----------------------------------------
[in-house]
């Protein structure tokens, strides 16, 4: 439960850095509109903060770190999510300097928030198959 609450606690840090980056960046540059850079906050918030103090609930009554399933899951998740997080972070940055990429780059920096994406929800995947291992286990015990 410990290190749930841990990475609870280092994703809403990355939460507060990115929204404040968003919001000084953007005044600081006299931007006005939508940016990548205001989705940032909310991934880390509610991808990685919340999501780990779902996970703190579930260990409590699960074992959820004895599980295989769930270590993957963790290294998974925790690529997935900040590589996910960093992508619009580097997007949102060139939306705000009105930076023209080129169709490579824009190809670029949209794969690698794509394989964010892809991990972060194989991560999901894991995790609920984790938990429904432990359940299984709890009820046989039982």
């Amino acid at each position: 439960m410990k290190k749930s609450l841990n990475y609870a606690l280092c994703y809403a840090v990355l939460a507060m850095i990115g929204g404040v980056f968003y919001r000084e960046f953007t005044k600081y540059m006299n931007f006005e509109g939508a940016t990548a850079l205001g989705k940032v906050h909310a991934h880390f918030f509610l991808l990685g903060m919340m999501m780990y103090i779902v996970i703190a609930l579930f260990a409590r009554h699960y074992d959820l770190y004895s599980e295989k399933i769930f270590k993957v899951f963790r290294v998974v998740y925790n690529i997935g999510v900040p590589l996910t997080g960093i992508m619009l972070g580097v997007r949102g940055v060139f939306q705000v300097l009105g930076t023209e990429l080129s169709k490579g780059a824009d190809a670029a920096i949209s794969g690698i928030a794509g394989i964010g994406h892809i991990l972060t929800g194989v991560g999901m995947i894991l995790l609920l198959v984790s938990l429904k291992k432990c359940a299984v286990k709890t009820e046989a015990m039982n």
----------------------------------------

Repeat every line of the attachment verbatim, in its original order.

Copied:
[in-house]
């Protein structure tokens, strides 16, 4: 439960850095509109903060770190999510300097928030198959 609450606690840090980056960046540059850079906050918030103090609930009554399933899951998740997080972070940055990429780059920096994406929800995947291992286990015990 410990290190749930841990990475609870280092994703809403990355939460507060990115929204404040968003919001000084953007005044600081006299931007006005939508940016990548205001989705940032909310991934880390509610991808990685919340999501780990779902996970703190579930260990409590699960074992959820004895599980295989769930270590993957963790290294998974925790690529997935900040590589996910960093992508619009580097997007949102060139939306705000009105930076023209080129169709490579824009190809670029949209794969690698794509394989964010892809991990972060194989991560999901894991995790609920984790938990429904432990359940299984709890009820046989039982």
């Amino acid at each position: 439960m410990k290190k749930s609450l841990n990475y609870a606690l280092c994703y809403a840090v990355l939460a507060m850095i990115g929204g404040v980056f968003y919001r000084e960046f953007t005044k600081y540059m006299n931007f006005e509109g939508a940016t990548a850079l205001g989705k940032v906050h909310a991934h880390f918030f509610l991808l990685g903060m919340m999501m780990y103090i779902v996970i703190a609930l579930f260990a409590r009554h699960y074992d959820l770190y004895s599980e295989k399933i769930f270590k993957v899951f963790r290294v998974v998740y925790n690529i997935g999510v900040p590589l996910t997080g960093i992508m619009l972070g580097v997007r949102g940055v060139f939306q705000v300097l009105g930076t023209e990429l080129s169709k490579g780059a824009d190809a670029a920096i949209s794969g690698i928030a794509g394989i964010g994406h892809i991990l972060t929800g194989v991560g999901m995947i894991l995790l609920l198959v984790s938990l429904k291992k432990c359940a299984v286990k709890t009820e046989a015990m039982n």